Recipe for Recruitment and Retention
1. Career Development Opportunities
People are more likely to join and stay with a company that provides them with professional growth opportunities and the ability to advance internally. Obviously, larger corporations have the advantage here, so smaller companies have to focus on some of the other measures below.
2. Job Content
People are more likely to accept a position that presents challenging and meaningful work that is aligned with their life interests. This holds true for what people actually like and want to do, not necessarily what they're good at doing.
3. Honesty in the Recruitment Process
Giving someone a realistic job preview and an honest snapshot of what to expect goes a long way in establishing credibility. Employees who feel duped or lied to in the recruitment process (either by recruitment and marketing brochures or interviewers) are more likely to leave the company as soon as they realize it. What else are they lying to me about? How else won't they come through? It also makes economic sense to provide an honest depiction of what the job and company are like so that candidates who won't be happy in that type of environment will self-select themselves out of the running, saving all parties involved time and money.
4. Competitive Compensation and Benefits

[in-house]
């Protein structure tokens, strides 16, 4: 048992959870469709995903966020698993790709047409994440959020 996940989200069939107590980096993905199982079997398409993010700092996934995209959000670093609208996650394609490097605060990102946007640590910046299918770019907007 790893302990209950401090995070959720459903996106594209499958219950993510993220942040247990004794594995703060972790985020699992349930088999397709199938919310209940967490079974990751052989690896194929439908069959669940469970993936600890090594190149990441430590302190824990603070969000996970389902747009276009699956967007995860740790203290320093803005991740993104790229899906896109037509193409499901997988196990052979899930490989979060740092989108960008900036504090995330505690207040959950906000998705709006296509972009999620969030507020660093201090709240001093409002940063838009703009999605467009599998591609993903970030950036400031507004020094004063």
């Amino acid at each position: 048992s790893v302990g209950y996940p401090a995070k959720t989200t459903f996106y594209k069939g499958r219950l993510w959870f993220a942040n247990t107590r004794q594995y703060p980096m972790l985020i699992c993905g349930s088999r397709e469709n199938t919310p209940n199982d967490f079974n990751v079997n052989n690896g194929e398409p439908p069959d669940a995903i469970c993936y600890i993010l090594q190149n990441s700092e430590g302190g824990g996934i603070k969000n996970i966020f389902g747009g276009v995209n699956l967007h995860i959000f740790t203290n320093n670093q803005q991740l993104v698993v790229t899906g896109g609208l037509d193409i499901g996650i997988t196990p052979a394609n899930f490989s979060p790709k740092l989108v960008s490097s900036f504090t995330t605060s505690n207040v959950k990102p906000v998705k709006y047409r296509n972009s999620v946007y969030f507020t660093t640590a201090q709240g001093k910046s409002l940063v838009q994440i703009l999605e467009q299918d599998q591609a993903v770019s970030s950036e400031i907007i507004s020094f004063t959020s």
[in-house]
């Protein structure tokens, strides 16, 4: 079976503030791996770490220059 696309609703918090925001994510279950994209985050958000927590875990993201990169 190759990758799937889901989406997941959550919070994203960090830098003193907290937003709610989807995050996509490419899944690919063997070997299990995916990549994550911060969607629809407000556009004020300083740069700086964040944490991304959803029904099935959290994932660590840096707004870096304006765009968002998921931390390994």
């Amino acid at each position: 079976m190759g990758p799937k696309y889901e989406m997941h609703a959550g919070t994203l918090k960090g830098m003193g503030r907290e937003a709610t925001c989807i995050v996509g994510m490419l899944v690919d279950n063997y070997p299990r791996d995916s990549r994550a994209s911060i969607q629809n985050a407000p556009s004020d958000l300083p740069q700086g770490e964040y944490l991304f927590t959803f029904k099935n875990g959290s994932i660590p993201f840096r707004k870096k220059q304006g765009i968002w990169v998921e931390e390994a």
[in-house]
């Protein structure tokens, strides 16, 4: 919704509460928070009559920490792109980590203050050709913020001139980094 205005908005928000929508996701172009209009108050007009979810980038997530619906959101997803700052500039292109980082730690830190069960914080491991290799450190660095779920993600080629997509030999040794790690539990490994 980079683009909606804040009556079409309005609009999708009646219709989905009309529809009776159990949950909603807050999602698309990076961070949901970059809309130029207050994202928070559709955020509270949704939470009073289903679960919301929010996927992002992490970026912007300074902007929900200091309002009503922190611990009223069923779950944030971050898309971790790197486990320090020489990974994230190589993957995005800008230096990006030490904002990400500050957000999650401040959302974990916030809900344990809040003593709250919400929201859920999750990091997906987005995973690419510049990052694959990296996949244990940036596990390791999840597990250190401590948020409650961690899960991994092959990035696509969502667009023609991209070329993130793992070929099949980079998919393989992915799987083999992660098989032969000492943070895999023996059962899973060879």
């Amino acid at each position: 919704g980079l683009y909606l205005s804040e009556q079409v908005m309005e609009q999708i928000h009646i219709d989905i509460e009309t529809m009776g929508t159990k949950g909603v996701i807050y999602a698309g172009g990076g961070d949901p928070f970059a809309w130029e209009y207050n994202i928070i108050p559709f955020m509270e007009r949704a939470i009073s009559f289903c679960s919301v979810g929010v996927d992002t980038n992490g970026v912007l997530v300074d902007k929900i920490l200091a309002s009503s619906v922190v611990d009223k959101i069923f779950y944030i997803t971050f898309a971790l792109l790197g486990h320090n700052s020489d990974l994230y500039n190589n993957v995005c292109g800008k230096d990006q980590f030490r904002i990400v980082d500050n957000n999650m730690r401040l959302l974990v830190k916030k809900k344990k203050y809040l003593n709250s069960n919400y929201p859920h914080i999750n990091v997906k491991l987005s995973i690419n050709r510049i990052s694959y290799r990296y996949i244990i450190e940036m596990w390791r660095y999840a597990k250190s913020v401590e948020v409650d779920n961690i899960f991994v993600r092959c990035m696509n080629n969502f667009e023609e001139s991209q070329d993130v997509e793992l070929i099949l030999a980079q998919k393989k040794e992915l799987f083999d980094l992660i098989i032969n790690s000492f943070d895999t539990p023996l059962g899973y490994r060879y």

No company is going to be able to attract or retain a talented workforce without making sure that its compensation and benefits systems are not competitive with the marketplace. Salary surveys are crucial to this end. Keep in mind that compensation includes base salary, bonus, sign-on bonus, stock options, and benefits are comprised of medical, dental, and vision plans, savings plans, tuition assistance programs, work/life options, and so on.
5. Supportive Peer and Supervisor Relationships
Employees who feel supported by their peers and supervisors are more likely to stay with the company. This holds especially true in the case of parents returning from maternity/care of new born child leave who have the flexibility to not have to work mandatory overtime. Company work/life programs can also help in this area.
6. Company Reputation, Culture, and Societal Contributions
People are drawn to companies which have beliefs, values, and assumptions similar to their own. They want to work for and be associated with a company which is widely-regarded as a good corporate citizen. This is especially true of highly-skilled candidates who are able to command multiple job offers.
7. Organizational Commitment/Job Involvement/Rewards
Employees who feel like their organization is committed to them and who are immersed in their work to the point of identification with it are more likely to remain with that company. This relationship has been found to be even more relevant than a person's satisfaction with his/her job.
Paying attention to these seven common sense factors can make a huge difference in an organization's strategic ability to recruit and retain a talented, productive, motivated, dedicated, and integrated workforce.